Ready Or Not, Smart, Connected Appliances Are Coming

Some of the marketing of smart home appliances will be rather silent.

While consumers may not be driven to stores to check out or buy the latest smart appliances so they can live on the leading edge, the appliances they buy may come with smarts, whether desired or not.

For example, at CES, the mega consumer electronics show in Las Vegas in January, Black & Decker showed off its line of connected tools, which can be located via smartphone, where low-battery notices also are sent.

These IoT features come built into the tools. They are not smart tools. They are tools that come with smarts built in.

That smarts, of course, involves being Internet-connected so that useful information can flow from device to consumer.

In some cases, the people selling smart appliances may not necessarily have a heavy dose of IoT knowledge or even specific insight about smart or Internet-connected devices.

For example, I recently visited the appliance department at a Best Buy. Here’s how it went:

“Do you have any smart appliances?”


“Are you sure?”

“Let me get someone who might know better.”

“Do you carry any smart appliances?”

“No, not in the store, but we can order them.”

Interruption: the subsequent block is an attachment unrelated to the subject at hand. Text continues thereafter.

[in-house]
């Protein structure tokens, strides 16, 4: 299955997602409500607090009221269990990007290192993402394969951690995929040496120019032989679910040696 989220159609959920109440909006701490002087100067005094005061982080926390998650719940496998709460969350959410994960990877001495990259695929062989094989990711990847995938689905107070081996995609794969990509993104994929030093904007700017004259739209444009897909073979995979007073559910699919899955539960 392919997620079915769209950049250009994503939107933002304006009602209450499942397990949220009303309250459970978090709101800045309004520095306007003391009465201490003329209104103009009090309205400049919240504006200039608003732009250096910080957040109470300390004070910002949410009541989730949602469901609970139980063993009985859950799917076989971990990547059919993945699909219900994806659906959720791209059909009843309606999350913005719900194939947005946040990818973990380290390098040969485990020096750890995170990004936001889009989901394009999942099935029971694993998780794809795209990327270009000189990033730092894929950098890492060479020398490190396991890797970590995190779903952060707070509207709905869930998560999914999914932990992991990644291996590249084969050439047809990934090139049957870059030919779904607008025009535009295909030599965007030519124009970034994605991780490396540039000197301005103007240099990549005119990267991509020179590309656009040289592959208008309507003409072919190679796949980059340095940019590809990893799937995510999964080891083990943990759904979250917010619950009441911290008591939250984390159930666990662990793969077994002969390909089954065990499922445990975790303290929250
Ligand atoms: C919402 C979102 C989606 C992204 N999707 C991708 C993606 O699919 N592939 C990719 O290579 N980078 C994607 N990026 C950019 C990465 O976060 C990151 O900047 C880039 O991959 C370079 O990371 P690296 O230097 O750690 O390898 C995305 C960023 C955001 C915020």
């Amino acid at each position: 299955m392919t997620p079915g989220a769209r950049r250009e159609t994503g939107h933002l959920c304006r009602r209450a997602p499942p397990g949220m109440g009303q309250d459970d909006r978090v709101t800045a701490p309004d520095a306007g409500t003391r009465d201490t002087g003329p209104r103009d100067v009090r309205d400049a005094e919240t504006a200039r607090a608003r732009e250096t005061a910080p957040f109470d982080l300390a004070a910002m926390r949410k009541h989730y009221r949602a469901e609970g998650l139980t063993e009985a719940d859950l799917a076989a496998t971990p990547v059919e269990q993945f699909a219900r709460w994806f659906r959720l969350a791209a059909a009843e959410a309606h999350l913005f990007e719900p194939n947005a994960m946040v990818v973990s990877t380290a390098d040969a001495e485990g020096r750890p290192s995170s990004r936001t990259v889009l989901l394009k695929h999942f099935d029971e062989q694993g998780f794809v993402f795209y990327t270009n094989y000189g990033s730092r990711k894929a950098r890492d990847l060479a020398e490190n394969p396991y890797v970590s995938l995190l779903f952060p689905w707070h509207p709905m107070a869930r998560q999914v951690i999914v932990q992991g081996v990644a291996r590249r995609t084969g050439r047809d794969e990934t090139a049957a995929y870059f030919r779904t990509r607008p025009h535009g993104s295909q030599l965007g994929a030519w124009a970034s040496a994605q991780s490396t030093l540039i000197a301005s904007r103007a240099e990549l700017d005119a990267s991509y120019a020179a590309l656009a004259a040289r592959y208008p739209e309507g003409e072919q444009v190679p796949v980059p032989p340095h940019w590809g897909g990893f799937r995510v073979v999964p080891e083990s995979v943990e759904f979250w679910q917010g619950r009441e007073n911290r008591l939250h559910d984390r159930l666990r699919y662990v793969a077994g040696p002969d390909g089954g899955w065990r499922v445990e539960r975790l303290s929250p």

Of course, that Best Buy had an entire store section devoted to smart homes, including connected lighting and various other smart devices. But that was in a different department than appliances.

Rather than working on convincing consumers that they need smart things, manufacturers and retailers are incorporating smarts or Internet-connectivity into the traditional things they sell.

For example, Sears recently introduced a series of smart products, or, more accurately, products they already sold but now with new connectivity.

  • The new smart air conditioner and smart water heater can be controlled remotely from a smartphone.
  • The Kenmore smart water softener system can be monitored remotely.
  • The Craftsman riding mower alerts the owner when it’s time for certain maintenance, like changing the oil.

The first stages of the revolution of the Internet of Things may actually start with the things themselves rather than the consumer demand for smart things.

Rather than trying to persuade consumers to jump onto the IoT train, the initial marketing value may be in helping consumers learn how to best use and leverage the wave of connected devices already coming into their lives, whether planned or not.

This article was originally published in Connected Thinking on April 24, 2016.

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